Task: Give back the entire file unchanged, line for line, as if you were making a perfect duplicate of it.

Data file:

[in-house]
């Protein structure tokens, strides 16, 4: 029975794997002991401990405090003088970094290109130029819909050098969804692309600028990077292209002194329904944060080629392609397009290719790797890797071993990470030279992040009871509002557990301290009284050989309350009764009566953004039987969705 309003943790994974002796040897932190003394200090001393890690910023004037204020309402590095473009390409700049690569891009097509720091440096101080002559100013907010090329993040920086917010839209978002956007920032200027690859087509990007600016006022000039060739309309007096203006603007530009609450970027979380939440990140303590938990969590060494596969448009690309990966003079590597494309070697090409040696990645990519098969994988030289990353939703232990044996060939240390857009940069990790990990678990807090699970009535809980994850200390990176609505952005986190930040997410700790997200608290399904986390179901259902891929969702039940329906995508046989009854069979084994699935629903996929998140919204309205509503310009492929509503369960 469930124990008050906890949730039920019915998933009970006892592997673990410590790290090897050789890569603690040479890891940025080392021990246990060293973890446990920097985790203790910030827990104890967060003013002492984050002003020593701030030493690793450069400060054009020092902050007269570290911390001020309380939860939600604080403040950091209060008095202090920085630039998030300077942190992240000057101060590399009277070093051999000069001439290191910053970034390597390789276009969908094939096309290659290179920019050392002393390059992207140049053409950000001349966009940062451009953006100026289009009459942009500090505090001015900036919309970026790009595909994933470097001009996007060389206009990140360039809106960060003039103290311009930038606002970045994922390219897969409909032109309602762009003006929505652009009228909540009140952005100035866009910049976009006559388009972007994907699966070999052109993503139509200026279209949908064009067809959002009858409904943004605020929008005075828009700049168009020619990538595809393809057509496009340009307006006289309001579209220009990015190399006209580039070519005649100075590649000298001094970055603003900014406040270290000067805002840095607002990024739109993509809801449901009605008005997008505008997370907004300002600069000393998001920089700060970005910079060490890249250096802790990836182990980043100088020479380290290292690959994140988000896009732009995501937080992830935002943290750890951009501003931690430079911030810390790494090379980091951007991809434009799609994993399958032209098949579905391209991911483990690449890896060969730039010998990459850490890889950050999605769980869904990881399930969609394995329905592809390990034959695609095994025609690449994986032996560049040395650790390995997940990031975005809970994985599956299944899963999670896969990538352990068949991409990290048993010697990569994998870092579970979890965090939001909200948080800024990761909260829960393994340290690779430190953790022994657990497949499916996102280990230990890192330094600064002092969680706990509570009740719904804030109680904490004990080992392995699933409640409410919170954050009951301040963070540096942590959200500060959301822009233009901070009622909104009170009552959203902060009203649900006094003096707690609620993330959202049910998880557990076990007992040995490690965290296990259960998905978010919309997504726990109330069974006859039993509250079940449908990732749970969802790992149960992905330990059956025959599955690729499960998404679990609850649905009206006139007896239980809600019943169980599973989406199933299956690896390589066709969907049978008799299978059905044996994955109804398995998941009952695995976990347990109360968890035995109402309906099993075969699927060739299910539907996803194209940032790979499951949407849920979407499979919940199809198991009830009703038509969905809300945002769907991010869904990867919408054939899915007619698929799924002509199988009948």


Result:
[in-house]
């Protein structure tokens, strides 16, 4: 029975794997002991401990405090003088970094290109130029819909050098969804692309600028990077292209002194329904944060080629392609397009290719790797890797071993990470030279992040009871509002557990301290009284050989309350009764009566953004039987969705 309003943790994974002796040897932190003394200090001393890690910023004037204020309402590095473009390409700049690569891009097509720091440096101080002559100013907010090329993040920086917010839209978002956007920032200027690859087509990007600016006022000039060739309309007096203006603007530009609450970027979380939440990140303590938990969590060494596969448009690309990966003079590597494309070697090409040696990645990519098969994988030289990353939703232990044996060939240390857009940069990790990990678990807090699970009535809980994850200390990176609505952005986190930040997410700790997200608290399904986390179901259902891929969702039940329906995508046989009854069979084994699935629903996929998140919204309205509503310009492929509503369960 469930124990008050906890949730039920019915998933009970006892592997673990410590790290090897050789890569603690040479890891940025080392021990246990060293973890446990920097985790203790910030827990104890967060003013002492984050002003020593701030030493690793450069400060054009020092902050007269570290911390001020309380939860939600604080403040950091209060008095202090920085630039998030300077942190992240000057101060590399009277070093051999000069001439290191910053970034390597390789276009969908094939096309290659290179920019050392002393390059992207140049053409950000001349966009940062451009953006100026289009009459942009500090505090001015900036919309970026790009595909994933470097001009996007060389206009990140360039809106960060003039103290311009930038606002970045994922390219897969409909032109309602762009003006929505652009009228909540009140952005100035866009910049976009006559388009972007994907699966070999052109993503139509200026279209949908064009067809959002009858409904943004605020929008005075828009700049168009020619990538595809393809057509496009340009307006006289309001579209220009990015190399006209580039070519005649100075590649000298001094970055603003900014406040270290000067805002840095607002990024739109993509809801449901009605008005997008505008997370907004300002600069000393998001920089700060970005910079060490890249250096802790990836182990980043100088020479380290290292690959994140988000896009732009995501937080992830935002943290750890951009501003931690430079911030810390790494090379980091951007991809434009799609994993399958032209098949579905391209991911483990690449890896060969730039010998990459850490890889950050999605769980869904990881399930969609394995329905592809390990034959695609095994025609690449994986032996560049040395650790390995997940990031975005809970994985599956299944899963999670896969990538352990068949991409990290048993010697990569994998870092579970979890965090939001909200948080800024990761909260829960393994340290690779430190953790022994657990497949499916996102280990230990890192330094600064002092969680706990509570009740719904804030109680904490004990080992392995699933409640409410919170954050009951301040963070540096942590959200500060959301822009233009901070009622909104009170009552959203902060009203649900006094003096707690609620993330959202049910998880557990076990007992040995490690965290296990259960998905978010919309997504726990109330069974006859039993509250079940449908990732749970969802790992149960992905330990059956025959599955690729499960998404679990609850649905009206006139007896239980809600019943169980599973989406199933299956690896390589066709969907049978008799299978059905044996994955109804398995998941009952695995976990347990109360968890035995109402309906099993075969699927060739299910539907996803194209940032790979499951949407849920979407499979919940199809198991009830009703038509969905809300945002769907991010869904990867919408054939899915007619698929799924002509199988009948």